Family Memory in Migrant Family Research

Wednesday, 18 July 2018
Distributed Paper
Laima ZILINSKIENE, Vilnius University, Lithuania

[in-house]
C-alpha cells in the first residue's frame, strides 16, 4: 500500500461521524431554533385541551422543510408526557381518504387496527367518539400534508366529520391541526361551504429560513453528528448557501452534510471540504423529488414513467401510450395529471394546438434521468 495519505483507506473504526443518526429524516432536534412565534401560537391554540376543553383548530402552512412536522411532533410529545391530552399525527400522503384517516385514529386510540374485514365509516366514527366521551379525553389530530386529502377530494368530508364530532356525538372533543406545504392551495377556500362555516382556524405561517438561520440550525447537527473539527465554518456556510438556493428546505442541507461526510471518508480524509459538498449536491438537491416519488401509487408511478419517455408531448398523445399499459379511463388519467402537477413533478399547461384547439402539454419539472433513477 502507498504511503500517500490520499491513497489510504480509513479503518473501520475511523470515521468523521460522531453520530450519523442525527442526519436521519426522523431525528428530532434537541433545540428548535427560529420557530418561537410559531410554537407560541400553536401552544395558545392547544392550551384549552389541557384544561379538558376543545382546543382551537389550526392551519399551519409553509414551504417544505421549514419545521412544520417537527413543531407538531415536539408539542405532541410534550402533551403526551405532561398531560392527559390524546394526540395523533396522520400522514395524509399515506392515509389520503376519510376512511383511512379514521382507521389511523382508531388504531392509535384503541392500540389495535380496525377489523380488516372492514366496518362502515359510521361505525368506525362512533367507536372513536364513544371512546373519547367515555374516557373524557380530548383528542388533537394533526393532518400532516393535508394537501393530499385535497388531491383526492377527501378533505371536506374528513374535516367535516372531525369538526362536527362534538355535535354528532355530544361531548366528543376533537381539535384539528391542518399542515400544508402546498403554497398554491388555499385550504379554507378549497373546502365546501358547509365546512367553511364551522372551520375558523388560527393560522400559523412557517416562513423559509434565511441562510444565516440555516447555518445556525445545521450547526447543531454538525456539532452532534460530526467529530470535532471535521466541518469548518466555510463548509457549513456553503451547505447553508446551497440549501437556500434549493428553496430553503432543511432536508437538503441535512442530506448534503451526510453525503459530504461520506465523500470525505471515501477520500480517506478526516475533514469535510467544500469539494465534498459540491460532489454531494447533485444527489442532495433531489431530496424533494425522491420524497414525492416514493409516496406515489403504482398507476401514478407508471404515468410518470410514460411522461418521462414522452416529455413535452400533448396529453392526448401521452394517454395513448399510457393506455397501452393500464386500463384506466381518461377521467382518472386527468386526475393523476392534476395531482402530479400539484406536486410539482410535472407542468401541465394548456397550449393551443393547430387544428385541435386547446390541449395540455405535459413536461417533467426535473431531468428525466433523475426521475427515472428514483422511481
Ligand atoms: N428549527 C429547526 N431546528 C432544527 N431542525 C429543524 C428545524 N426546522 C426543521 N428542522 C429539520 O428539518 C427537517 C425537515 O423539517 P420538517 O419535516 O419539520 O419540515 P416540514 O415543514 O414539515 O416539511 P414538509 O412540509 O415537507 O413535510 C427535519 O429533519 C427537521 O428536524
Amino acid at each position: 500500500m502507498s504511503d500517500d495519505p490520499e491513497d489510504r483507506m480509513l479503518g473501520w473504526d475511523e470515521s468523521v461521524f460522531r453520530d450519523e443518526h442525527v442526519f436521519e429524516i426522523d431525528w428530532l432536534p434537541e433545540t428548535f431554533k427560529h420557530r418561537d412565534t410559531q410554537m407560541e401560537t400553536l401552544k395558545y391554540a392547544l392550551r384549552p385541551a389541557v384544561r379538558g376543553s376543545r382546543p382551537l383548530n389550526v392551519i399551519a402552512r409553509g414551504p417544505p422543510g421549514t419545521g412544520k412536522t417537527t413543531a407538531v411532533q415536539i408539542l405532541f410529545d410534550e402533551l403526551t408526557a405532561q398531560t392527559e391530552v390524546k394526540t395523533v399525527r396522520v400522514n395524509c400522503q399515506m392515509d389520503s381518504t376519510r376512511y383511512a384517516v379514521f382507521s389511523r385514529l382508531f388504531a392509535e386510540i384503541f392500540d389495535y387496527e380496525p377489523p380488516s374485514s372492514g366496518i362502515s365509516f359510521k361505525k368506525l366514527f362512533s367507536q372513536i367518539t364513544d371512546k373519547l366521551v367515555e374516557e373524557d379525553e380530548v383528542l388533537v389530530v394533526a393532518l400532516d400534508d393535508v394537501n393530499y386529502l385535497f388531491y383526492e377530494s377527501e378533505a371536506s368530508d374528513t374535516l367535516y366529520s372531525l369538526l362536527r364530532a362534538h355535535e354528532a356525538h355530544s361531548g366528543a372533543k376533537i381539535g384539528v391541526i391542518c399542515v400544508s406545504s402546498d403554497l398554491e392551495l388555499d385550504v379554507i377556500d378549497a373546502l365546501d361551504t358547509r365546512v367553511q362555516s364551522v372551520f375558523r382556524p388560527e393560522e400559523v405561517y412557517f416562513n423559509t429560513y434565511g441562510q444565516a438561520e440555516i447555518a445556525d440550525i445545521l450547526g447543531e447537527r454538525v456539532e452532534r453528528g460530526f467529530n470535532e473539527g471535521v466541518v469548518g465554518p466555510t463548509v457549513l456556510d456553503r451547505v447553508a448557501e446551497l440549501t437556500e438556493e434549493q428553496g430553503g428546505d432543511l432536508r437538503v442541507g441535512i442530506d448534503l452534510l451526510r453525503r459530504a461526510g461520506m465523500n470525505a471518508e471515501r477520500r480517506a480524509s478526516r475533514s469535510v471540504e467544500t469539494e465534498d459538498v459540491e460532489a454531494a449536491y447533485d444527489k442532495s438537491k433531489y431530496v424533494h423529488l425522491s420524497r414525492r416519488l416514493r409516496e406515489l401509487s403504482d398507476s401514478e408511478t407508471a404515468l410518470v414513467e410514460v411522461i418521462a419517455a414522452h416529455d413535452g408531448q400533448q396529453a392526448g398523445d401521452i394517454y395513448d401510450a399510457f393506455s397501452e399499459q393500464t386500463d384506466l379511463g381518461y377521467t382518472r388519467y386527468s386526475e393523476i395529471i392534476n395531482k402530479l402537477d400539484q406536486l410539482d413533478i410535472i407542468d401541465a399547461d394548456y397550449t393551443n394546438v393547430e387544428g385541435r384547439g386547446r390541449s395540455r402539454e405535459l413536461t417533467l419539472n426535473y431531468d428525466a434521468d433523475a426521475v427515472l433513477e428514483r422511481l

This paper aims to test the applicability of ‘family memory’ in analysing how memory preserves the migrant family unity across borders. The author examines the ways shared memories give family members the sense of a shared history and allow them to cope with stigmatizing labels such as ‘broken families’, which appear in public and political discourses. When discussing the importance of ‘family memory’ as a tool to study the preservation of a sense of ‘familyhood’ across borders, the author appeal to Aleida and Jan Assmann’s (Assmann 2008:117) terminology of cultural and communicative memory. In these concepts, cultural memory describes past representations and their functioning in fixed cultural forms and practices, while communicative memory is a transmission of important memories through generations within family networks by means of informal communication. The author argues that intergenerational solidarity is significant to understand how meaningful contents are transmitted in transnational family practices. The paper draws on the insights of two surveys of Lithuanian residents (2013; 2017) in the network of the project financed by Research Council of Lithuania for the purpose to examine family channels (parents, grandparents, siblings, parents-in-law) and kin network channels (aunts/uncles). In studying the content of memory, the author looks at how memory channels are used to transmit information about historical traumas experienced by family and kin; meaningful family events (celebrations, weddings, funerals); family unity/ painful relationships (divorce, violence) and; changes in family and kinship networks. Considering that memories are embedded with emotions the paper examines family memory by focusing on the quality of intergenerational relations.